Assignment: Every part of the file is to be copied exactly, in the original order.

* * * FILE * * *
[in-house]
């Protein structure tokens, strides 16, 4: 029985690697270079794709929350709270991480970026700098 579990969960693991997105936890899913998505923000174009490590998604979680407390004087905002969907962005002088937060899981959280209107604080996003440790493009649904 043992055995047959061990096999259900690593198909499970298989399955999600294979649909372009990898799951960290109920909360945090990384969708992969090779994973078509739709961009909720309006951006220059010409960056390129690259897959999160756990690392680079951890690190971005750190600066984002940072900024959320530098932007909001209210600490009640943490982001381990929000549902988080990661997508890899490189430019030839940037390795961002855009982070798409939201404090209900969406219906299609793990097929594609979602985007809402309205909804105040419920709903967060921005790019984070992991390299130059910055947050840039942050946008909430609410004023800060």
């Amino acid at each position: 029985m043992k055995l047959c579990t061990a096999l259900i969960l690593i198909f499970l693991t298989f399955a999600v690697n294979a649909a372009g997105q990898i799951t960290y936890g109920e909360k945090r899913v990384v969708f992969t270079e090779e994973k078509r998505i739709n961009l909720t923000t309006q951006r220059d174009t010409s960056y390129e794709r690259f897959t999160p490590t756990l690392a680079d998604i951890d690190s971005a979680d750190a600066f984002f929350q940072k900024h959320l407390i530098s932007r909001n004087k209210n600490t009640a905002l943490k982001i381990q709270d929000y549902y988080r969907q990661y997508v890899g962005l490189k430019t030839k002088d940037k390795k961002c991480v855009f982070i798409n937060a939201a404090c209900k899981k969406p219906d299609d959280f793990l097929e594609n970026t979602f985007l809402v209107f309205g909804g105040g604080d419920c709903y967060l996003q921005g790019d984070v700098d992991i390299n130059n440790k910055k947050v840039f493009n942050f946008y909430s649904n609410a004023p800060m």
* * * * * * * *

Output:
[in-house]
């Protein structure tokens, strides 16, 4: 029985690697270079794709929350709270991480970026700098 579990969960693991997105936890899913998505923000174009490590998604979680407390004087905002969907962005002088937060899981959280209107604080996003440790493009649904 043992055995047959061990096999259900690593198909499970298989399955999600294979649909372009990898799951960290109920909360945090990384969708992969090779994973078509739709961009909720309006951006220059010409960056390129690259897959999160756990690392680079951890690190971005750190600066984002940072900024959320530098932007909001209210600490009640943490982001381990929000549902988080990661997508890899490189430019030839940037390795961002855009982070798409939201404090209900969406219906299609793990097929594609979602985007809402309205909804105040419920709903967060921005790019984070992991390299130059910055947050840039942050946008909430609410004023800060």
């Amino acid at each position: 029985m043992k055995l047959c579990t061990a096999l259900i969960l690593i198909f499970l693991t298989f399955a999600v690697n294979a649909a372009g997105q990898i799951t960290y936890g109920e909360k945090r899913v990384v969708f992969t270079e090779e994973k078509r998505i739709n961009l909720t923000t309006q951006r220059d174009t010409s960056y390129e794709r690259f897959t999160p490590t756990l690392a680079d998604i951890d690190s971005a979680d750190a600066f984002f929350q940072k900024h959320l407390i530098s932007r909001n004087k209210n600490t009640a905002l943490k982001i381990q709270d929000y549902y988080r969907q990661y997508v890899g962005l490189k430019t030839k002088d940037k390795k961002c991480v855009f982070i798409n937060a939201a404090c209900k899981k969406p219906d299609d959280f793990l097929e594609n970026t979602f985007l809402v209107f309205g909804g105040g604080d419920c709903y967060l996003q921005g790019d984070v700098d992991i390299n130059n440790k910055k947050v840039f493009n942050f946008y909430s649904n609410a004023p800060m």